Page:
Well, I’m told that the information’s shown up on Wikipedia, so I suppose I’m safe to blab about it now… the good folks at JBTV were kind enough to invite me to take time off from development work to pitch something for the US version of Eleventh Hour, and my episode Subway will air on CBS on March 5th. It guest-stars Mariel Hemingway and is directed by ER alumnus Paul McCrane. My thanks to Cyrus and Ethan and everyone in the writers’ room for letting me play in their yard.
My second show is titled Medea, and it’ll be the season finale on April 2nd.
Can’t say too much about that one yet as it’s shooting right now, other than that it features Sleeper Cell‘s Melissa Sagemiller (pictured).
But I will say this – I reckon I’ve been seriously spoilt by the American pace of creation and production.
8 responses to “New Stuff”
Start bringing some of that expertise back with you and soon we’ll be having writers’ rooms and fast-paced production and shooting on high-end media and longer runs and foreign sales and writer-producers in the UK.
And bring some experienced managements and execs back with you, who don’t interfere without reason and aren’t afraid to trust good writers. Tell you what… we’ll throw in a myriad of accountants, suits and jobs-worths in exchange.
Bravo on your American success!
Seems to have gone down OK. We got 12.7 million viewers and pushed up the season average.
Can you tell us some of the differences between American and UK formats?
Are you thinking of the layout of the script on the page, or the structure of the show on the air?
Script layout-wise I’ve experienced no difference at all — I used the same set of Final Draft ‘screenplay’ defaults that I use for all my UK scripts. The same film script layout you’ll see in all the screenwriting books. If you don’t have FD then the same layout can be achieved with tabs and carriage returns.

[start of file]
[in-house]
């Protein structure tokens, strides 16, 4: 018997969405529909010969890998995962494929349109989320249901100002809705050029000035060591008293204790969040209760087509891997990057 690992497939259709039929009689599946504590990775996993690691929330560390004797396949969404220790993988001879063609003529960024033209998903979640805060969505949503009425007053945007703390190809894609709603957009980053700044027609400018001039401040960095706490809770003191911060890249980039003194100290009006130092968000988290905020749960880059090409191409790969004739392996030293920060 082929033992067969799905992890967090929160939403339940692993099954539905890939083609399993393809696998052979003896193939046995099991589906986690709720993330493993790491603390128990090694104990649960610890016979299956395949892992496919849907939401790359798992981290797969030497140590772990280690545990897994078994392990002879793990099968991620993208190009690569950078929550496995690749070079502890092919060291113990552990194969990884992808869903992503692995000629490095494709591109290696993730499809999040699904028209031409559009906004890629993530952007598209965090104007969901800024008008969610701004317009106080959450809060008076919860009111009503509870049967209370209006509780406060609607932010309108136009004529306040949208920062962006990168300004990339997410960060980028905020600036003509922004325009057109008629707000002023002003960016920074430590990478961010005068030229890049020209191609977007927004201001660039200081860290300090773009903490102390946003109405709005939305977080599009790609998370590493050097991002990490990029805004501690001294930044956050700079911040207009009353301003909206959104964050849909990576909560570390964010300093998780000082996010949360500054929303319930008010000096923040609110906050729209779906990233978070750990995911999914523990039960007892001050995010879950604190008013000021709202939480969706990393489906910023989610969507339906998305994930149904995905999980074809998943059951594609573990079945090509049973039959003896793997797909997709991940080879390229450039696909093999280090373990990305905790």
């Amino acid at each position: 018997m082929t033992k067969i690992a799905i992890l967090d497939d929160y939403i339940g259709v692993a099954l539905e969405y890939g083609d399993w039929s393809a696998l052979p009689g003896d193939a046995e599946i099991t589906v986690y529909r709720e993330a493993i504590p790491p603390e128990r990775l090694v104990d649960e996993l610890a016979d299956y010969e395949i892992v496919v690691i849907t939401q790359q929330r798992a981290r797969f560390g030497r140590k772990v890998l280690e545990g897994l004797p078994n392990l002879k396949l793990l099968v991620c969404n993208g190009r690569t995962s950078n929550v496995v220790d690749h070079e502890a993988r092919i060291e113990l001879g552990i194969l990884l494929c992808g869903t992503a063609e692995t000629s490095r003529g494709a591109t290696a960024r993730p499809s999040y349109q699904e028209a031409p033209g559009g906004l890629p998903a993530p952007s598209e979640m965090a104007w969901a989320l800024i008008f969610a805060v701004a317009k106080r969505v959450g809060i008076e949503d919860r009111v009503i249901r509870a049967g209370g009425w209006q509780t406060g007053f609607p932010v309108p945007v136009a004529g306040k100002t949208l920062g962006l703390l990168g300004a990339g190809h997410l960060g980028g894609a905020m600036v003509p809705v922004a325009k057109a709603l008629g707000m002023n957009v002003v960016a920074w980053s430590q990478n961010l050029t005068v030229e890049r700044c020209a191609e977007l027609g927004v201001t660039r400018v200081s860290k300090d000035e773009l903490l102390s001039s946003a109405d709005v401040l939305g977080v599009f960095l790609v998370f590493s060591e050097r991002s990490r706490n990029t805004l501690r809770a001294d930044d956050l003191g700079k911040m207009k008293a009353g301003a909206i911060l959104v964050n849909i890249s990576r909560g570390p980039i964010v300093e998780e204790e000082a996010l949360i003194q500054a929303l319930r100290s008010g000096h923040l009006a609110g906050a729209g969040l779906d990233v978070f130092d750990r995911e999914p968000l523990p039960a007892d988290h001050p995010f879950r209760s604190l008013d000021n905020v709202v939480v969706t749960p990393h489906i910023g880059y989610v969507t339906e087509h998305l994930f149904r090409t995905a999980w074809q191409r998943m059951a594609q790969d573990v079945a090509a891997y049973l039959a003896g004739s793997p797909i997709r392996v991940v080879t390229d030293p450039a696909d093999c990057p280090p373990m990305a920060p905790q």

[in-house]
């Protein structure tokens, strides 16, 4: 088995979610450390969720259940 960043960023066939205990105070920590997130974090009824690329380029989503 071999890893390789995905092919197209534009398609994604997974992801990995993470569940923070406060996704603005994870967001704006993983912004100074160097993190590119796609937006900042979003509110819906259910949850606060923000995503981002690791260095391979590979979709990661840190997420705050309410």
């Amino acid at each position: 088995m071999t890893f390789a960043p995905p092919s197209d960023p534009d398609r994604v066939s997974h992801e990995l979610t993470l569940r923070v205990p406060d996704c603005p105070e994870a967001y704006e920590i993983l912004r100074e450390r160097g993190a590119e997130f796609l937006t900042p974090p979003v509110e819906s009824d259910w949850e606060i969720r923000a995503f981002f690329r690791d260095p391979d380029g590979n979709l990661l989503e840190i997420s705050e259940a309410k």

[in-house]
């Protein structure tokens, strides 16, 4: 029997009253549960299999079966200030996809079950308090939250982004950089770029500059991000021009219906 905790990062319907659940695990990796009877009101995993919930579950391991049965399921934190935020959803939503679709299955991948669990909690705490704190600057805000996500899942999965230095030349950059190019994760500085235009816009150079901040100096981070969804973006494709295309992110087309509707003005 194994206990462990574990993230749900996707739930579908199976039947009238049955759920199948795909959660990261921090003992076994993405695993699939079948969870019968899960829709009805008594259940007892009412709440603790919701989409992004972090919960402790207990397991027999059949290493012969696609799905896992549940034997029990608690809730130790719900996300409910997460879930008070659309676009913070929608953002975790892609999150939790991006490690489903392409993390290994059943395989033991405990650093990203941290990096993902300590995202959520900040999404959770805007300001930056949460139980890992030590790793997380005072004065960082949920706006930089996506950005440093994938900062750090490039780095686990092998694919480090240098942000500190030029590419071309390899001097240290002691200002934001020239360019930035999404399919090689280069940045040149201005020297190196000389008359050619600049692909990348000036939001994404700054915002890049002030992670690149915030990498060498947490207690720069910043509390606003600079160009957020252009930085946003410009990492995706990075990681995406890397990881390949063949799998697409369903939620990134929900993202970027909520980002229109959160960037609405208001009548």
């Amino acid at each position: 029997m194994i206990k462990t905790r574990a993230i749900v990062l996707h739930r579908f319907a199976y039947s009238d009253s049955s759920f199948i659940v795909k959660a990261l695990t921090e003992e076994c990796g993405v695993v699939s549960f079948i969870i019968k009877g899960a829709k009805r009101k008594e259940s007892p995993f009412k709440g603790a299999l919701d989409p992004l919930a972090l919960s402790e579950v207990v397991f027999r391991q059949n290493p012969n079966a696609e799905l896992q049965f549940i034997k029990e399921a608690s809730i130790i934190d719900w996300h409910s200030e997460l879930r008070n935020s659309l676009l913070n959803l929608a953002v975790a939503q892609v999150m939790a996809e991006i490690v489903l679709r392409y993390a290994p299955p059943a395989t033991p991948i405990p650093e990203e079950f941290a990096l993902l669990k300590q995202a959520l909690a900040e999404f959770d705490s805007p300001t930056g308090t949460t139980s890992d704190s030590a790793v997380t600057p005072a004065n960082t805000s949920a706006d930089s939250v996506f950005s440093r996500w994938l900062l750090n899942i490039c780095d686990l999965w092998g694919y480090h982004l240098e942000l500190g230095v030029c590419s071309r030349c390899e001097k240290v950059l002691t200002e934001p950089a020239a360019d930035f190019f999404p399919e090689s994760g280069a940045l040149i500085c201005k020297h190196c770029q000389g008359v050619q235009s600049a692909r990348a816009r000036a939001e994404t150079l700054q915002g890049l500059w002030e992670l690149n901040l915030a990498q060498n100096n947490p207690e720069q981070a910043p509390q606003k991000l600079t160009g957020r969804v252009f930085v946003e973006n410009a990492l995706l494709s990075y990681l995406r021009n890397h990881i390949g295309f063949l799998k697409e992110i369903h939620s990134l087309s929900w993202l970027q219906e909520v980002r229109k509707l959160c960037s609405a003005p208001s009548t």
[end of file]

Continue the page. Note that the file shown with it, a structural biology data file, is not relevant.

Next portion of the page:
If you mean episode structure, that varies from show to show depending on the broadcaster’s requirements. CBS’s Eleventh Hour is a 44 minute show in a teaser and four acts — ie, a pre-credits sequence followed by four acts averaging around 8 or 9 minutes each. Crusoe was a teaser and five acts, in the same running time. NBC were partial to a long first act and a short fifth act, but that was just their preference.
The 44-minute hour seems the predominant length in network drama. The cable channels have different advertising policies and break patterns, and these affect the length and act structure of the shows. I think Dexter (made for Showtime cable) is around 50 minutes, for example, and has no teaser. What it does have is a set of opening credits that last one and three-quarter minutes, which takes a big bite out of the running time!
My last script for the BBC was a two-parter and each of the parts ran almost the full hour, about 58 minutes. But there’s more than one ‘BBC hour’, the length depending on the slot and the time of day.
Of course with the BBC you’ve got no ads and so your internal ‘act structure’ exists mainly in your imagination. Back when I was doing BUGS, producer Brian Eastman had the writers work to a commercial-style act structure even though the shows were for BBC1, because it imposed a certain pace and rhythm to the hour.
Cool – this is sitting on the DVR as I type. Might be worth doing over lunch 🙂
It’s interesting reading some of your stuff in parallel to Wil Wheaton and the work he does from time to time on TV. You should check him out…
AND… when are you on this side of the Pond again?
Sometime soon, for sure. But as to when… I think my distance vision extends about 2 weeks into the future at the moment and everything gets hazy beyond that!
Always remember Paul McCrane from “Robocop” – he met a decidely gruesome end!